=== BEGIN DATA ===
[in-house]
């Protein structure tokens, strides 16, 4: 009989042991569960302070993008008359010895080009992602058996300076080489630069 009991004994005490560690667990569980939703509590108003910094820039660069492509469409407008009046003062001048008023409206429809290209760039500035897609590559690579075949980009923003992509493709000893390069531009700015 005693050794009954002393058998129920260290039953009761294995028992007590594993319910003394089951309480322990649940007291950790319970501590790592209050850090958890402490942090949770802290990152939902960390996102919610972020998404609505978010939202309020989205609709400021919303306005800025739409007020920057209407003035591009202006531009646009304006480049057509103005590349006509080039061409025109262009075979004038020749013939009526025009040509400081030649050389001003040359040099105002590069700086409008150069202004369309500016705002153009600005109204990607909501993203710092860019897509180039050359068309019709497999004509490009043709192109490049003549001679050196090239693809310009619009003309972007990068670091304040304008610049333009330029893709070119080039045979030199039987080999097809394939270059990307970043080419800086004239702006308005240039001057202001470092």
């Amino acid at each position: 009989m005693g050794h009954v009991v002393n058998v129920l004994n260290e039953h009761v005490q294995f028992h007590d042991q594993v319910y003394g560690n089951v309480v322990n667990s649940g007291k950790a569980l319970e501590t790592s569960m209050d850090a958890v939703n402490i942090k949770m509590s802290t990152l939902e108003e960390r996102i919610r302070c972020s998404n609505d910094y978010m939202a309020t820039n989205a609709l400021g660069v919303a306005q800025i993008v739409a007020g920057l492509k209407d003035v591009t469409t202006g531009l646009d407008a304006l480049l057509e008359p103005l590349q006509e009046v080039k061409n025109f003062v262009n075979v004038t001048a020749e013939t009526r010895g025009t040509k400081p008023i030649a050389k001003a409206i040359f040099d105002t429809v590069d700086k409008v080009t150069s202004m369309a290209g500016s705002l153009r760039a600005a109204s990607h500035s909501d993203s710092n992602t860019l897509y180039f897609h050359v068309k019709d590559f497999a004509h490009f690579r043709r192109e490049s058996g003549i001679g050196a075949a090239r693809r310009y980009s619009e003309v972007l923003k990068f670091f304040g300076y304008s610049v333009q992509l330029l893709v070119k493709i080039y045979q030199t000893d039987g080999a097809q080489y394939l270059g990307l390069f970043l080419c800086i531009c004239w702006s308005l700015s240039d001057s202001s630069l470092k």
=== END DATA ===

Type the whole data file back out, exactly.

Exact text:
[in-house]
């Protein structure tokens, strides 16, 4: 009989042991569960302070993008008359010895080009992602058996300076080489630069 009991004994005490560690667990569980939703509590108003910094820039660069492509469409407008009046003062001048008023409206429809290209760039500035897609590559690579075949980009923003992509493709000893390069531009700015 005693050794009954002393058998129920260290039953009761294995028992007590594993319910003394089951309480322990649940007291950790319970501590790592209050850090958890402490942090949770802290990152939902960390996102919610972020998404609505978010939202309020989205609709400021919303306005800025739409007020920057209407003035591009202006531009646009304006480049057509103005590349006509080039061409025109262009075979004038020749013939009526025009040509400081030649050389001003040359040099105002590069700086409008150069202004369309500016705002153009600005109204990607909501993203710092860019897509180039050359068309019709497999004509490009043709192109490049003549001679050196090239693809310009619009003309972007990068670091304040304008610049333009330029893709070119080039045979030199039987080999097809394939270059990307970043080419800086004239702006308005240039001057202001470092």
């Amino acid at each position: 009989m005693g050794h009954v009991v002393n058998v129920l004994n260290e039953h009761v005490q294995f028992h007590d042991q594993v319910y003394g560690n089951v309480v322990n667990s649940g007291k950790a569980l319970e501590t790592s569960m209050d850090a958890v939703n402490i942090k949770m509590s802290t990152l939902e108003e960390r996102i919610r302070c972020s998404n609505d910094y978010m939202a309020t820039n989205a609709l400021g660069v919303a306005q800025i993008v739409a007020g920057l492509k209407d003035v591009t469409t202006g531009l646009d407008a304006l480049l057509e008359p103005l590349q006509e009046v080039k061409n025109f003062v262009n075979v004038t001048a020749e013939t009526r010895g025009t040509k400081p008023i030649a050389k001003a409206i040359f040099d105002t429809v590069d700086k409008v080009t150069s202004m369309a290209g500016s705002l153009r760039a600005a109204s990607h500035s909501d993203s710092n992602t860019l897509y180039f897609h050359v068309k019709d590559f497999a004509h490009f690579r043709r192109e490049s058996g003549i001679g050196a075949a090239r693809r310009y980009s619009e003309v972007l923003k990068f670091f304040g300076y304008s610049v333009q992509l330029l893709v070119k493709i080039y045979q030199t000893d039987g080999a097809q080489y394939l270059g990307l390069f970043l080419c800086i531009c004239w702006s308005l700015s240039d001057s202001s630069l470092k």